MS: Absolutely. I mean in my opinion – my personal opinion – electric space heating should be prohibited. Because basically, take the same example; if you generated electricity, you lose more than two-thirds, up to three-quarters of the energy on the way and reheat air or water. So you lost basically three-quarters of the energy on the way rather than heating gas or heating by other means, you can also do solar heating – there is many other ways – and first of all, to insulate the homes properly to begin with. So this was meant really because there was an over-dimensioning of the nuclear build program to basically push electricity into monopoly markets. And that’s a typical use of that. Now the result of this is terrible, not only for – in social terms, because in nuclear France and announces everywhere to have some of the cheapest kilowatt hour prices for residential and industrial customers, we have now officially 5 million households in energy poverty. Five million households means over 11 million people. An official paper says three million French households, people are cold in winter. So that is the outcome of the energy policy. Why? Because electric space heating is very inefficient and it leads to a huge consumption of kilowatt hours. But on the other hand, there is also a very devastating effect on the electricity system. It rips apart the energy system with very low consumption in the summer and very high consumption in the winter. It’s now a factor of three higher – the peak load in the winter than the lowest day in the summer. To give you an idea, when the thermometer drops one degree in winter, the need for additional capacity is 2,600 megawatts. So you need – every time that the thermometer drops one degree, which happens – we have drops of 10 degrees – one degree means you need the equivalent of two large nuclear reactors additionally. So it’s a very fragile system.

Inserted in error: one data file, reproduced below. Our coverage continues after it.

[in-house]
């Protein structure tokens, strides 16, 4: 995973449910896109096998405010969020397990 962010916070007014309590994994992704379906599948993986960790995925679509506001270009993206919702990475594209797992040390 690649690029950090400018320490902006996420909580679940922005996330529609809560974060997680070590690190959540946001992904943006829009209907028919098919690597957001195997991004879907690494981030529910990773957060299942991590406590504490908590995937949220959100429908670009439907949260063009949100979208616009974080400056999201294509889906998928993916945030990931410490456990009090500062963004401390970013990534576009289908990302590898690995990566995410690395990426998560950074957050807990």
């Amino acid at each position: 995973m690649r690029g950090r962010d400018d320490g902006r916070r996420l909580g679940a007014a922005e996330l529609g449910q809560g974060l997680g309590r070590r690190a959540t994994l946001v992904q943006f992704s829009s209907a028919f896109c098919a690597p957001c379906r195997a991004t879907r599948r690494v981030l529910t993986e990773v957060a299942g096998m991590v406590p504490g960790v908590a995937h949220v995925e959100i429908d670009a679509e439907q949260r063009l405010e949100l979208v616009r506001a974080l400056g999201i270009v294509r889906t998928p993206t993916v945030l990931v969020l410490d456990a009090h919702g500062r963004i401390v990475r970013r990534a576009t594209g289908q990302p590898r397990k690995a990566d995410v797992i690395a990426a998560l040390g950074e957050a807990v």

AG: Wow. I’d like to go into one of the misperceptions about the French nuclear power program is that the French recycle all of their nuclear fuel; that they can take the nuclear fuel from the first batch, send it off and reuse it again and again and again. There’s an impression here in the United States that there is no waste from the French program. So could you talk about the French recycling program?

MS: Well, first of all, I don’t like the term recycling because it gives the idea that there is reuse of the entire materials that you actually – that would be otherwise considered waste. In fact, what happens – the spent fuel or the used nuclear fuel that in countries like the United States is put into dry storage first – in ponds close to the reactors and then into dry storage – in France it is, after a few years storage, it’s sent to the La Hague so-called reprocessing plant. In fact, it’s called in France (13:55) usine de plutonium, which means plutonium factory, which I think is a much more appropriate term, actually, than reprocessing plant. There it is chopped up after another few years and then it’s put into an acid bath and various substances are extracted. The objective of reprocessing is mainly to extract plutonium, originally for nuclear weapons purposes, and then there was a big dream of plutonium-fueled, fast-breeder reactors, where the basic idea was to generate more plutonium than they would consume. A wonderful dream, isn’t it? I mean you create more primary energy than you actually consume. Geez, I totally understand the kind of fascination that had. The problem is, the fast-breeder reactor dream is already dead since the middle of the 1980’s. But now, since the French nuclear elite technocrats never make a mistake, they never admit that they were wrong and radically change strategies. So what they do is they adapt strategy. So some of that plutonium is being used in so-called mixed oxide (14:58) fuel. It’s produced in a facility in the Southern France, and then this mixed oxide fuel – this mox fuel – is sent back to – at the most currently, 24 reactors that are licensed for the use of that fuel.